The man remembers the boy

The boy is skinny, big-eyed, big-eared, likes being outside. He is attentive to little shifts of light, of colour, of wind, of harmonies in prairie grasses. He likes the sun, the clouds and rain storms, feels them under his skin. He likes swallows, marshes, cattails, willows, he gives willow trees first names. He likes his bicycle and smooth dirt trails that send small shudders from his stomach to his throat. He likes the creek at the edge of town, builds rafts and floats, falls asleep listening to frogs. He likes to follow animal tracks through bush, deep cow paths over pastures, and bending trails, forgotten by wheels, reclaimed by couch grass and saplings. He likes lying alone in the hayloft. He likes to be unnoticed, watch people from a distance, especially happy people, couples sitting close in cars. He is shy, nervous in Sunday School; in public school he daydreams, wonders through windows, waits for the bell. He wants to please his father, works hard at this difficult task. He loves many things, finds nothing to argue about. Like the man he loves the dawn.

The man remembers the boy. Thinks of him, wonders if the boy would recognize him if he came walking down the sidewalk in front of Springside General Store. It’s a question he wakes up to after a fitful dream. The man, too, likes the out-of-doors, the sun, the clouds, the rain, the wind, then he goes about checking and preparing many things before stepping outside. His eyes, behind glasses, have narrowed, his waist, thickened, hair thinned. His movements have slowed and his skin has slackened, it seems to have lost its receptivity to subtle shifts. He grows self-conscious about all this. The man is timorous and often nervous but has learned elaborate tricks and developed habits—he is deft at deflection. He loves many things, longs for many things, and argues with himself. He wants to please many people, have his thoughts well in hand, be received, all this makes him suffer. He waits for the dawn.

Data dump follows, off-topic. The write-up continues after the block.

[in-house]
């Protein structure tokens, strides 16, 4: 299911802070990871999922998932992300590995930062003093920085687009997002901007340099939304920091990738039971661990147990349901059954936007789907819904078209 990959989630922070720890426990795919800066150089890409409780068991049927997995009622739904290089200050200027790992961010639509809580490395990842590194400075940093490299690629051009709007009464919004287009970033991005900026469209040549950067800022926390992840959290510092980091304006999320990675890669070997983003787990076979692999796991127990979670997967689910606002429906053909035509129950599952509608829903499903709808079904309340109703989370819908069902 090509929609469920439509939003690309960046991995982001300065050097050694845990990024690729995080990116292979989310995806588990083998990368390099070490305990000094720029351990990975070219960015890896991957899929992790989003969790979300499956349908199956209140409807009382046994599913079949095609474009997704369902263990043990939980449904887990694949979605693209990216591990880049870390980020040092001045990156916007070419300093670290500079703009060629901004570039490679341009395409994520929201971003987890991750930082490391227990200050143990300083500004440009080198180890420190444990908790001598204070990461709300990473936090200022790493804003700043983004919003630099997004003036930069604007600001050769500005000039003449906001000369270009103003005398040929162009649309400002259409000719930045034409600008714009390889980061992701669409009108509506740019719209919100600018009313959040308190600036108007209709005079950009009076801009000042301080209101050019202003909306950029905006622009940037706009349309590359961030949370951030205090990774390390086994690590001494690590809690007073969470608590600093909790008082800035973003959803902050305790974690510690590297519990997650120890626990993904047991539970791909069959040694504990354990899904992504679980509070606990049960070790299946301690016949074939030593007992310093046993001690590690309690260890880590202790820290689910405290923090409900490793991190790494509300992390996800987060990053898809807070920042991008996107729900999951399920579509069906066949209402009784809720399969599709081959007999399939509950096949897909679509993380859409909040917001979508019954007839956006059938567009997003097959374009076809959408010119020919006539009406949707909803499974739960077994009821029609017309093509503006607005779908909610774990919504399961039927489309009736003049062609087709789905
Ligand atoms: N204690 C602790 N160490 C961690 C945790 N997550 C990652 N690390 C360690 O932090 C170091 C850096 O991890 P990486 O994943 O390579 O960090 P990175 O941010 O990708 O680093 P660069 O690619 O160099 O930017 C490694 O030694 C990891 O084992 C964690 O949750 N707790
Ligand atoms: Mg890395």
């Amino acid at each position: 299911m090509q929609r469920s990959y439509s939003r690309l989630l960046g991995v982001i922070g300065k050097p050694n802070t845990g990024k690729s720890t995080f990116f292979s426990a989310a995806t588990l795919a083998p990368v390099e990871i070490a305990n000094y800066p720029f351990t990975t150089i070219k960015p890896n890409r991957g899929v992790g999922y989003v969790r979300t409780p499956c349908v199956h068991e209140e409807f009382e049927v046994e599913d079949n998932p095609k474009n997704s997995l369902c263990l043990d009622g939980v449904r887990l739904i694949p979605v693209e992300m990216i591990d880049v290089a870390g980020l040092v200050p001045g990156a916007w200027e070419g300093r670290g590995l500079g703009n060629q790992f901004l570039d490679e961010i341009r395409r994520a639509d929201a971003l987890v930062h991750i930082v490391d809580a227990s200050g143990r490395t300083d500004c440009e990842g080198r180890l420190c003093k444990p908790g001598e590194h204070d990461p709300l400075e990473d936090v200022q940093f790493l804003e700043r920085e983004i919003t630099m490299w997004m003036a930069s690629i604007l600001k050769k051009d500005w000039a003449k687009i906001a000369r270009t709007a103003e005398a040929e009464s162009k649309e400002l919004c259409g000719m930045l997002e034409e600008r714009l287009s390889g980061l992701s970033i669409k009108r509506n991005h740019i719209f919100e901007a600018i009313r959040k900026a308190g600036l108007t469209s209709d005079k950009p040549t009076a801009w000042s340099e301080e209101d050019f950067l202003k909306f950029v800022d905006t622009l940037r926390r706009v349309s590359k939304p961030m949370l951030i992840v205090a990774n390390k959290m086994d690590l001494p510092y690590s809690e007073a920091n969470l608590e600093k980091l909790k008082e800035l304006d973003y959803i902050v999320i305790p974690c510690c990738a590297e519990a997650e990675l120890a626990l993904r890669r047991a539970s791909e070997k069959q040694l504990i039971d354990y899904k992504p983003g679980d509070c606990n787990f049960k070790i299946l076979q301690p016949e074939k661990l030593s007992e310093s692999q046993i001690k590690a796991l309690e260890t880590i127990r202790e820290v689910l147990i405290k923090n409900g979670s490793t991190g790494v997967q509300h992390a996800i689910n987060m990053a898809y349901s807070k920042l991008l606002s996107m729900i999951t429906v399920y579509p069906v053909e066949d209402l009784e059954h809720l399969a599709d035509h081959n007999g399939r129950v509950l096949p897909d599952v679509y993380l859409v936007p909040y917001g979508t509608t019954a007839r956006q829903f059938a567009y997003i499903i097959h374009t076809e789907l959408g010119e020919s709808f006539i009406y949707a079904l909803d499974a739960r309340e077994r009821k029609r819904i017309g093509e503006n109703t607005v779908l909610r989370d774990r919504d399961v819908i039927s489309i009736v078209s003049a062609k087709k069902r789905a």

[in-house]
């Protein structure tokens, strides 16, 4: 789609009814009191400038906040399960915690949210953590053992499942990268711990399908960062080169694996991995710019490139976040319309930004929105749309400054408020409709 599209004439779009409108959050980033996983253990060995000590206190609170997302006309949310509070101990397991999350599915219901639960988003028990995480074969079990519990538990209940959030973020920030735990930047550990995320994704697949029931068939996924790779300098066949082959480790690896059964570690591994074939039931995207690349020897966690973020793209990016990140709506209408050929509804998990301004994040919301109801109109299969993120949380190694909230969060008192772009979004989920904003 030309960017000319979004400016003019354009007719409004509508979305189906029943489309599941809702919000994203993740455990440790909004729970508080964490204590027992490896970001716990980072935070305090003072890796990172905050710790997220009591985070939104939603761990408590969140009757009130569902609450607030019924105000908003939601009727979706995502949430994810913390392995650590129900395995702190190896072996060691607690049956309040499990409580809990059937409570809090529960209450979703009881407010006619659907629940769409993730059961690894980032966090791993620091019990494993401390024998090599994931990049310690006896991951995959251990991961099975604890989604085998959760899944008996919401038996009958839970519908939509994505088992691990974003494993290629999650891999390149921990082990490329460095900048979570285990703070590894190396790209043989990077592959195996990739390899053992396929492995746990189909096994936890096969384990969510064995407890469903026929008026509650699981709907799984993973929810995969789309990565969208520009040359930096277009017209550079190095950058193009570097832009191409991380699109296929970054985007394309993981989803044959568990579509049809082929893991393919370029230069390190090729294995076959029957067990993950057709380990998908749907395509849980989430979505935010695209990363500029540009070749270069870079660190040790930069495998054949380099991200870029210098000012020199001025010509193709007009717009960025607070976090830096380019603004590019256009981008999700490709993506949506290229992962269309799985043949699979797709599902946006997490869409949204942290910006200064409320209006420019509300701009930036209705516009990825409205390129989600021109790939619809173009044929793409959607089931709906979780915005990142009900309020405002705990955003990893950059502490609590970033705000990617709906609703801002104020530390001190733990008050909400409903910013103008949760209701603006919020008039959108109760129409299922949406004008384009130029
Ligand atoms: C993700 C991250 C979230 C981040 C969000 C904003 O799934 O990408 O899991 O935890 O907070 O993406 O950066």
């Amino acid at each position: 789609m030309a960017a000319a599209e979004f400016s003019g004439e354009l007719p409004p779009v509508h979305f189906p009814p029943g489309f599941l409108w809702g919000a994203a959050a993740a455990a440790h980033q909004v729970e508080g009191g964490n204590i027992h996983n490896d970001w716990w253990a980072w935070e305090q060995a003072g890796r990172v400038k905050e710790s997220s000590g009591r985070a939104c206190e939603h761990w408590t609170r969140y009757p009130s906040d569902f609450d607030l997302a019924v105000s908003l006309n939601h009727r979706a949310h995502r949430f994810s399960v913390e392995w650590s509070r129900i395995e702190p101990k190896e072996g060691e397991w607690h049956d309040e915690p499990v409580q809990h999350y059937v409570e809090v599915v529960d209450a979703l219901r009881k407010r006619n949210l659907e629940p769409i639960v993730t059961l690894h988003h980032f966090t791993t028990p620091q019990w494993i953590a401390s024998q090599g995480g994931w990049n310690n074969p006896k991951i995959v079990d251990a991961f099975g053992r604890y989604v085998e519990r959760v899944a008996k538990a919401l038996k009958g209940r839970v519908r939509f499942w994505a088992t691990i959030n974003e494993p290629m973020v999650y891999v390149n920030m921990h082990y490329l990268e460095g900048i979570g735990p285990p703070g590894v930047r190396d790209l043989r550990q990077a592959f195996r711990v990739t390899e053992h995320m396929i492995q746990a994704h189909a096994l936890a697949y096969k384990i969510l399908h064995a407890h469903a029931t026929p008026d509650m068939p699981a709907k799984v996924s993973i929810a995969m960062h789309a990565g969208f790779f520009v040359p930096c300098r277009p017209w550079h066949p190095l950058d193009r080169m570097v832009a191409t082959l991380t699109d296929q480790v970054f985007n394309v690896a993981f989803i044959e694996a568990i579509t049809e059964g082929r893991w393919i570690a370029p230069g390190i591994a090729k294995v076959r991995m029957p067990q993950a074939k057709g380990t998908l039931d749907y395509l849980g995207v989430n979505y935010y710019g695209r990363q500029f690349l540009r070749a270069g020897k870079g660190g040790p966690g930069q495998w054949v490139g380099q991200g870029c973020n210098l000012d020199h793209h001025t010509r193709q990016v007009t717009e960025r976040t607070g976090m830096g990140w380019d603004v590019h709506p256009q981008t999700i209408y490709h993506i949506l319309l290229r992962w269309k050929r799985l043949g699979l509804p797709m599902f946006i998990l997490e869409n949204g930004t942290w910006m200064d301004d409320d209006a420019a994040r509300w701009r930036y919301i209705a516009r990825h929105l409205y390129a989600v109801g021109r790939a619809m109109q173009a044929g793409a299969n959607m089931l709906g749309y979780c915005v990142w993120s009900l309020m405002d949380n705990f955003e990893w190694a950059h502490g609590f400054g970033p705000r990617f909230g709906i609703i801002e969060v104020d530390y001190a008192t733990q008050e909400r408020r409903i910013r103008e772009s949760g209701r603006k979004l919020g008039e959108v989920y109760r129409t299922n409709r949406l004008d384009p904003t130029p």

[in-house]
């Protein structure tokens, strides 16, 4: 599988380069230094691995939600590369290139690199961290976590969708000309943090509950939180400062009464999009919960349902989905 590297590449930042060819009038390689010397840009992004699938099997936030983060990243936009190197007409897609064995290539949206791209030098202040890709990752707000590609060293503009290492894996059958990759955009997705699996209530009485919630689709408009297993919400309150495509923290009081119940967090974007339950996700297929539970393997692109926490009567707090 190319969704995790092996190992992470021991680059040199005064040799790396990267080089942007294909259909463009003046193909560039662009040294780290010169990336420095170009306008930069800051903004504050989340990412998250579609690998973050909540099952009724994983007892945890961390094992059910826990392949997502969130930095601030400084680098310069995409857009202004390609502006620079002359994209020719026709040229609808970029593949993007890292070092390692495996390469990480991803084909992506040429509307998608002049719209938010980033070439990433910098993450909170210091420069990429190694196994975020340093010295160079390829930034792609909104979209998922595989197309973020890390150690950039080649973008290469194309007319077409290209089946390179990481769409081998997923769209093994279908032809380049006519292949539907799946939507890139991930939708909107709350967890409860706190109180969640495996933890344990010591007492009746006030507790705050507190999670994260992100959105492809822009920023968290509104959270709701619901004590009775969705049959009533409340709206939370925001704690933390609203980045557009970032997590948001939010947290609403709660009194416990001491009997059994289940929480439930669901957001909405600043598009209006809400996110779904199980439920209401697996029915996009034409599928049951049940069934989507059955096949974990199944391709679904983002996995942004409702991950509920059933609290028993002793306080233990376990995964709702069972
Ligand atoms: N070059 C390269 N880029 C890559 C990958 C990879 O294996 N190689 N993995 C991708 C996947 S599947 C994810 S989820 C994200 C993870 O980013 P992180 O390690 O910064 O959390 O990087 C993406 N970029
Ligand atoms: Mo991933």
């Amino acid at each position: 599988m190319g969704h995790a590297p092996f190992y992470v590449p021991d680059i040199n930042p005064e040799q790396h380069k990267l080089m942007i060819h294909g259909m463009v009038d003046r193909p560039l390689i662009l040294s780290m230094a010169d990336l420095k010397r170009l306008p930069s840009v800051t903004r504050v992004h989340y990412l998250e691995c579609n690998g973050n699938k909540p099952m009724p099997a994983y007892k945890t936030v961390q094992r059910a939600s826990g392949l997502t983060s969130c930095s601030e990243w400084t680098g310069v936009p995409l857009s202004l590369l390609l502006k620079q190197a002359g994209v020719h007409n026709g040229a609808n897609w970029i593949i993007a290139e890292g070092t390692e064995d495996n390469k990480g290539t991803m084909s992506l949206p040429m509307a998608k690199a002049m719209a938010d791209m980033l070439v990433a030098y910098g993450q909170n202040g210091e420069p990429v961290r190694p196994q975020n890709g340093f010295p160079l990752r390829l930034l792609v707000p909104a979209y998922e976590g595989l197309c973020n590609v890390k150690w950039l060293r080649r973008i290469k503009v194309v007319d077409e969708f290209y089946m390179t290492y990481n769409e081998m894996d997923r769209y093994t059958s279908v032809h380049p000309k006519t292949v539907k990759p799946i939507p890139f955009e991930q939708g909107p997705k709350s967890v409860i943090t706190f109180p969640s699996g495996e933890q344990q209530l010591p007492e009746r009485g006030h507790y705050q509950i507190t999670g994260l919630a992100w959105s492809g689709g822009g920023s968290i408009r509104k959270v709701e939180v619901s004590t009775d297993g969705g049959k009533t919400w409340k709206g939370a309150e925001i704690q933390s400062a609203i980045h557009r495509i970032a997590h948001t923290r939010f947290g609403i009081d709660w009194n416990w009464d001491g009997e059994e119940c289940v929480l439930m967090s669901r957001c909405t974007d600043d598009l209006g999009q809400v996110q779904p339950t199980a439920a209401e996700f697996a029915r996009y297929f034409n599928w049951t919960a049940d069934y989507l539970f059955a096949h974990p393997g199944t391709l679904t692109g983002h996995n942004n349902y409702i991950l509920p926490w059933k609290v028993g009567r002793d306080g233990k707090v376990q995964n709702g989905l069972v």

Last night the man fell into a dream. Felt the night, and ran. A dark wall swung into him like a bludgeon then fell on him—an amorphous weight, something spectral with mass, pinned him. Nothing to be done. Just try to breath.

This morning, something resembling forgiveness. But when I say this word do not think of God or sin or anything like that. Think instead of an opening, think of light at the edge of a curtain, think of a forgotten dream remembered, think of a lost thing found, carried, held with care, then passed along. Think of a man learning to follow a boy.



  1. Beautiful Steve. I may have missed entirely what you meant, but what comes to my mind, what I experience, is this: time is hard to forgive, at times impossible. I wouldn’t want the child back completely, not the naiveté at least, but the optimism, the dreams, the vitality, the easy sleep, the strength, the spring in my step? Yes. There is, as you said, little to be done under the crushing weight of your dream (and often reality) but breathe. And the forgiveness, the light at the edge of the curtain you speak of is, in my experience, sadly sometimes barely a microscopic sliver, inadequate, a little elusive.

  2. Connie, Thank you for this! And I don’t see where you’ve missed anything. Your response and experience adds much to these thoughts. Yes, I don’t want the naivete that allows in what shouldn’t be allowed, but I do want that naivete, that immediacy of innocence, unencumbered mediation, a conscious simplicity… I think it was Paul Ricoeur who talked about a second naiveté. I believe he was getting at this, a kind of reengaged child-like (not childishly naive) reception of the world. But I wonder if this is possible without at least a “microscopic sliver” of forgiveness. Thanks again Connie.

  3. i enjoyed reading this very much Steve.
    you’ve always had a richness of words within you, i think.

    i guess for this child, forgiveness is like breathing,
    so i can let go, so i enjoy the moment, the beauty, the hurt,
    the loss, the struggle.
    and maybe also, for me, it allows me some lost naivete…
    and inwardly i can feel like i’m skipping again
    (not that my body would now allow it :))
    it wasn’t until i was married that i actually laid in the grass and dreamt.
    how wonderful that was!

  4. Thanks, Steve – beautifully written, as the others have said. Reflecting on Jesus’ words about the kingdom of heaven being like a little child – the inner kingdom…

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